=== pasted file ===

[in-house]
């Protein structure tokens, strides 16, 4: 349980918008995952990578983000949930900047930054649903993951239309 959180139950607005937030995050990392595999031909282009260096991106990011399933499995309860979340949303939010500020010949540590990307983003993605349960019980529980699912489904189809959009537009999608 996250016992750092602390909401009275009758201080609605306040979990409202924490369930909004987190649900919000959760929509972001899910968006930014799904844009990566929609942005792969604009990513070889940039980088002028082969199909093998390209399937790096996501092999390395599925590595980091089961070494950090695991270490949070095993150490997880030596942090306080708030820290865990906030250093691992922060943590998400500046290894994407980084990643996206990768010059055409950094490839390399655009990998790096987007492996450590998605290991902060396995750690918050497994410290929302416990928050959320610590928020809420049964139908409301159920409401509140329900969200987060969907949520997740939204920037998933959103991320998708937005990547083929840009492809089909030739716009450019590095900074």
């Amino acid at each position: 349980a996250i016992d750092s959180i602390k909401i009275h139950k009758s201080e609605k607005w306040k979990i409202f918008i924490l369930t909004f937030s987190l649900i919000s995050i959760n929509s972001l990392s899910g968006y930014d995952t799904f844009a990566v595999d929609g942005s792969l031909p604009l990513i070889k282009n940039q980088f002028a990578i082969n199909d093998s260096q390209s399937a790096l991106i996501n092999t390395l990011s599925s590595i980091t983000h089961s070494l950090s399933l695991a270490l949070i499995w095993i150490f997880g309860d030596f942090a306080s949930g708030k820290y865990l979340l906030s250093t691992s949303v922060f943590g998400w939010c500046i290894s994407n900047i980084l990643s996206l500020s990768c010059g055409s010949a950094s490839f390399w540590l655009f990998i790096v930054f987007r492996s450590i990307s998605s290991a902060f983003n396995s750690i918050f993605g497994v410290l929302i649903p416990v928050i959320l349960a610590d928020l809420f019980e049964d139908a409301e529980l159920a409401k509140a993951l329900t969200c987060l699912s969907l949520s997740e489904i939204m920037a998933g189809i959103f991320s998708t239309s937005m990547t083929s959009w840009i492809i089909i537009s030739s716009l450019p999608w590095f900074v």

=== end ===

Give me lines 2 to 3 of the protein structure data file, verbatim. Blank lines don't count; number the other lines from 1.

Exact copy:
């Protein structure tokens, strides 16, 4: 349980918008995952990578983000949930900047930054649903993951239309 959180139950607005937030995050990392595999031909282009260096991106990011399933499995309860979340949303939010500020010949540590990307983003993605349960019980529980699912489904189809959009537009999608 996250016992750092602390909401009275009758201080609605306040979990409202924490369930909004987190649900919000959760929509972001899910968006930014799904844009990566929609942005792969604009990513070889940039980088002028082969199909093998390209399937790096996501092999390395599925590595980091089961070494950090695991270490949070095993150490997880030596942090306080708030820290865990906030250093691992922060943590998400500046290894994407980084990643996206990768010059055409950094490839390399655009990998790096987007492996450590998605290991902060396995750690918050497994410290929302416990928050959320610590928020809420049964139908409301159920409401509140329900969200987060969907949520997740939204920037998933959103991320998708937005990547083929840009492809089909030739716009450019590095900074």
């Amino acid at each position: 349980a996250i016992d750092s959180i602390k909401i009275h139950k009758s201080e609605k607005w306040k979990i409202f918008i924490l369930t909004f937030s987190l649900i919000s995050i959760n929509s972001l990392s899910g968006y930014d995952t799904f844009a990566v595999d929609g942005s792969l031909p604009l990513i070889k282009n940039q980088f002028a990578i082969n199909d093998s260096q390209s399937a790096l991106i996501n092999t390395l990011s599925s590595i980091t983000h089961s070494l950090s399933l695991a270490l949070i499995w095993i150490f997880g309860d030596f942090a306080s949930g708030k820290y865990l979340l906030s250093t691992s949303v922060f943590g998400w939010c500046i290894s994407n900047i980084l990643s996206l500020s990768c010059g055409s010949a950094s490839f390399w540590l655009f990998i790096v930054f987007r492996s450590i990307s998605s290991a902060f983003n396995s750690i918050f993605g497994v410290l929302i649903p416990v928050i959320l349960a610590d928020l809420f019980e049964d139908a409301e529980l159920a409401k509140a993951l329900t969200c987060l699912s969907l949520s997740e489904i939204m920037a998933g189809i959103f991320s998708t239309s937005m990547t083929s959009w840009i492809i089909i537009s030739s716009l450019p999608w590095f900074v």